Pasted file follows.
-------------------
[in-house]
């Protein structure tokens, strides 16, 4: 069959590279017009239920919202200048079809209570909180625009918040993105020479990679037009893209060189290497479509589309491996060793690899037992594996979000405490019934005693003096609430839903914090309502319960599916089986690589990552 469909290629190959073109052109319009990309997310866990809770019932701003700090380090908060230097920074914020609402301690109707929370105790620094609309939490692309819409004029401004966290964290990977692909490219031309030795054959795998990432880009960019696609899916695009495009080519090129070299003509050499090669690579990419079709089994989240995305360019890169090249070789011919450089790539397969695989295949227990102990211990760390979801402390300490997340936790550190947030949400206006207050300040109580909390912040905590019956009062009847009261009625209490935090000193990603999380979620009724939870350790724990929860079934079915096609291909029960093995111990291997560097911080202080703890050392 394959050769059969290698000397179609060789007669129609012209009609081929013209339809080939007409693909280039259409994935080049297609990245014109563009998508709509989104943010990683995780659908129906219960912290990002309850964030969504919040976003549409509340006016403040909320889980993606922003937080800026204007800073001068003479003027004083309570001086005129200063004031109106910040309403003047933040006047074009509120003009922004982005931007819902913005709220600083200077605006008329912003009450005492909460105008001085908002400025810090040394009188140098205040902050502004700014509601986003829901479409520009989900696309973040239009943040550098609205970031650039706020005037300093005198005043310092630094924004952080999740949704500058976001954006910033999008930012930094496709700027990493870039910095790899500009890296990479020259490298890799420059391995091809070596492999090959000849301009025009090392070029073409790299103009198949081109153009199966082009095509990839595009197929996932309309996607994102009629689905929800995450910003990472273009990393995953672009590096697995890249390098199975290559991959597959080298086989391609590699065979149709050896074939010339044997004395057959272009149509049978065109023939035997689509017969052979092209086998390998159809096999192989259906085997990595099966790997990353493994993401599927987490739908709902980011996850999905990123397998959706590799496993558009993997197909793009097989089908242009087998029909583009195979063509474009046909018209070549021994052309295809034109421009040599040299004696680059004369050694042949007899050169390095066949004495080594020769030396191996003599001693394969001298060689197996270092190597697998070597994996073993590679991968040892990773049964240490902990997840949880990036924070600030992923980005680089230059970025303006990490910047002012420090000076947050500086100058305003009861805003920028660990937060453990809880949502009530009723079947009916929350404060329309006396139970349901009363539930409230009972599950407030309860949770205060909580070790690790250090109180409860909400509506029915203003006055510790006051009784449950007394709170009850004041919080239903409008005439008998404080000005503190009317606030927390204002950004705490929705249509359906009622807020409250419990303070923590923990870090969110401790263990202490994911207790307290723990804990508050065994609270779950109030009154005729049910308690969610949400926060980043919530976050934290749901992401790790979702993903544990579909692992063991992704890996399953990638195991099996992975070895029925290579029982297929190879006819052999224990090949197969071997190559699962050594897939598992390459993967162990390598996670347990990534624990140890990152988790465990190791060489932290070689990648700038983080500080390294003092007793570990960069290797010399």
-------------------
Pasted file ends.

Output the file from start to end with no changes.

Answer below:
[in-house]
């Protein structure tokens, strides 16, 4: 069959590279017009239920919202200048079809209570909180625009918040993105020479990679037009893209060189290497479509589309491996060793690899037992594996979000405490019934005693003096609430839903914090309502319960599916089986690589990552 469909290629190959073109052109319009990309997310866990809770019932701003700090380090908060230097920074914020609402301690109707929370105790620094609309939490692309819409004029401004966290964290990977692909490219031309030795054959795998990432880009960019696609899916695009495009080519090129070299003509050499090669690579990419079709089994989240995305360019890169090249070789011919450089790539397969695989295949227990102990211990760390979801402390300490997340936790550190947030949400206006207050300040109580909390912040905590019956009062009847009261009625209490935090000193990603999380979620009724939870350790724990929860079934079915096609291909029960093995111990291997560097911080202080703890050392 394959050769059969290698000397179609060789007669129609012209009609081929013209339809080939007409693909280039259409994935080049297609990245014109563009998508709509989104943010990683995780659908129906219960912290990002309850964030969504919040976003549409509340006016403040909320889980993606922003937080800026204007800073001068003479003027004083309570001086005129200063004031109106910040309403003047933040006047074009509120003009922004982005931007819902913005709220600083200077605006008329912003009450005492909460105008001085908002400025810090040394009188140098205040902050502004700014509601986003829901479409520009989900696309973040239009943040550098609205970031650039706020005037300093005198005043310092630094924004952080999740949704500058976001954006910033999008930012930094496709700027990493870039910095790899500009890296990479020259490298890799420059391995091809070596492999090959000849301009025009090392070029073409790299103009198949081109153009199966082009095509990839595009197929996932309309996607994102009629689905929800995450910003990472273009990393995953672009590096697995890249390098199975290559991959597959080298086989391609590699065979149709050896074939010339044997004395057959272009149509049978065109023939035997689509017969052979092209086998390998159809096999192989259906085997990595099966790997990353493994993401599927987490739908709902980011996850999905990123397998959706590799496993558009993997197909793009097989089908242009087998029909583009195979063509474009046909018209070549021994052309295809034109421009040599040299004696680059004369050694042949007899050169390095066949004495080594020769030396191996003599001693394969001298060689197996270092190597697998070597994996073993590679991968040892990773049964240490902990997840949880990036924070600030992923980005680089230059970025303006990490910047002012420090000076947050500086100058305003009861805003920028660990937060453990809880949502009530009723079947009916929350404060329309006396139970349901009363539930409230009972599950407030309860949770205060909580070790690790250090109180409860909400509506029915203003006055510790006051009784449950007394709170009850004041919080239903409008005439008998404080000005503190009317606030927390204002950004705490929705249509359906009622807020409250419990303070923590923990870090969110401790263990202490994911207790307290723990804990508050065994609270779950109030009154005729049910308690969610949400926060980043919530976050934290749901992401790790979702993903544990579909692992063991992704890996399953990638195991099996992975070895029925290579029982297929190879006819052999224990090949197969071997190559699962050594897939598992390459993967162990390598996670347990990534624990140890990152988790465990190791060489932290070689990648700038983080500080390294003092007793570990960069290797010399």